During the past year, I have been working on creating an on-line map and database of the Old Burial Ground, located on Academy Road in North Andover, Massachusetts.  The Old Burial Ground was established around 1650 and the site holds the remains of the founding families of Andover, as well as their descendants.  This means the graves marking the burials—as well as the burials themselves—are of historic significance to early New England.

OldBurialGround Map-1

I developed the idea for this project from a graduate class I took last fall which considered the historical aspects of the New England landscape.  Burial grounds certainly do not come to mind immediately as a landscape, but all have been created by the human hand.

People often think of burial grounds as static, where nothing changes.  What I discovered at the end of my project is that the Map is only a 2013 “snapshot” of this particular landscape.  I was fortunate enough to have access to the work of prior efforts to collect and catalogue the burials and markers at the site.

When reviewing maps and data taken during the 1960s and the 1990s it became clear the site has changed over time due to a variety of factors, including environmental damage and weather, destruction wrought by tree roots and occasional vandalism.  Stones that were recorded in the 1960s or 1990s were occasionally found as “missing” in the 2013 database.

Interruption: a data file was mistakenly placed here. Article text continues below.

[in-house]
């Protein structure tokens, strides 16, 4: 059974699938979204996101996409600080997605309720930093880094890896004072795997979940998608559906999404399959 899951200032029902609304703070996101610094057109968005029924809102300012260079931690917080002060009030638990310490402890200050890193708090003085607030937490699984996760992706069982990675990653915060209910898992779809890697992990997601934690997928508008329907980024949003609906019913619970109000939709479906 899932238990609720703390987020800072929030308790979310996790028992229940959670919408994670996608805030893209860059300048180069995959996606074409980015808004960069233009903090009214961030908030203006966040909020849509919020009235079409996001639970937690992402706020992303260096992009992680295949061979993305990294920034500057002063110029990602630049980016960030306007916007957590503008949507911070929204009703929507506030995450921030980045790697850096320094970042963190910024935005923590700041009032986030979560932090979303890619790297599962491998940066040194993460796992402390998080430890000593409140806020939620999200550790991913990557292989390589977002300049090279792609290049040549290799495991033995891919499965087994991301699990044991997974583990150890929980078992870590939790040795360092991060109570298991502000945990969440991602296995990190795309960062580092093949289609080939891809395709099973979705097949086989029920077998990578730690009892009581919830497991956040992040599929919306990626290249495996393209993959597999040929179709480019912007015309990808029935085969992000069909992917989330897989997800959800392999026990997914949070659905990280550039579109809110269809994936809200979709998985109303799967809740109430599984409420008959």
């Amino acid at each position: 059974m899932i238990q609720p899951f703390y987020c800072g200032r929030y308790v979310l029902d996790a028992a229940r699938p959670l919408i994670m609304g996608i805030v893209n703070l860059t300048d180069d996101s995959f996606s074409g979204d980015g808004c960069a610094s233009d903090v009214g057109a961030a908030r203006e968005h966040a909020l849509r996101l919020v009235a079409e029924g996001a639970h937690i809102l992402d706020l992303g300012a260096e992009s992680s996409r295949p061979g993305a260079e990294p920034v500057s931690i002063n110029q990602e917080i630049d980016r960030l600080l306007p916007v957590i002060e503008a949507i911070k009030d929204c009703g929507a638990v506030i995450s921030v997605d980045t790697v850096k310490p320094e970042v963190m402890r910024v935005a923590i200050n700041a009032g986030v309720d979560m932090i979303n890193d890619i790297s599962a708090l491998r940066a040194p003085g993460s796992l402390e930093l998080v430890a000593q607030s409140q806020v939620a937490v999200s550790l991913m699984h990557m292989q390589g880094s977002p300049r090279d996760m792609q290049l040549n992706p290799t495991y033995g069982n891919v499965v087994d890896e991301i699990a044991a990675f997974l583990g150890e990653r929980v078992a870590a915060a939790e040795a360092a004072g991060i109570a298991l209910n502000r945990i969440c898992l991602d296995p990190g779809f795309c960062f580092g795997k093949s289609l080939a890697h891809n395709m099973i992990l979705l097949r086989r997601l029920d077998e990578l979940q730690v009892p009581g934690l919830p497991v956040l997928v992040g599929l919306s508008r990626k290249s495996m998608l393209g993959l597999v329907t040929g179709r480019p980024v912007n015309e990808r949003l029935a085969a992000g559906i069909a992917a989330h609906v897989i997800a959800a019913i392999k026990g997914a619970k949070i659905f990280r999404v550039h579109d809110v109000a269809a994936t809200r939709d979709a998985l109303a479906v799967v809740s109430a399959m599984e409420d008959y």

The technology I used to create the Map and locate each headstone is called “GIS” or Geographic Information Systems, “a collection of computer hardware, software, and geographic data for capturing, managing, analyzing, and displaying all forms of geographically referenced information.”

Each headstone on the map represents a point collected using satellite technology.  Now, each headstone has a latitude and longitude line associated with each point gathered.  The accuracy of each  point with the system used in this project is within a meter.

Today, the Burial Ground is owned by the Town of North Andover and it is under the care of the North Andover Historical Commission.  I was fortunate enough to have Town support for the project, along with assistance from many departments at Town Hall.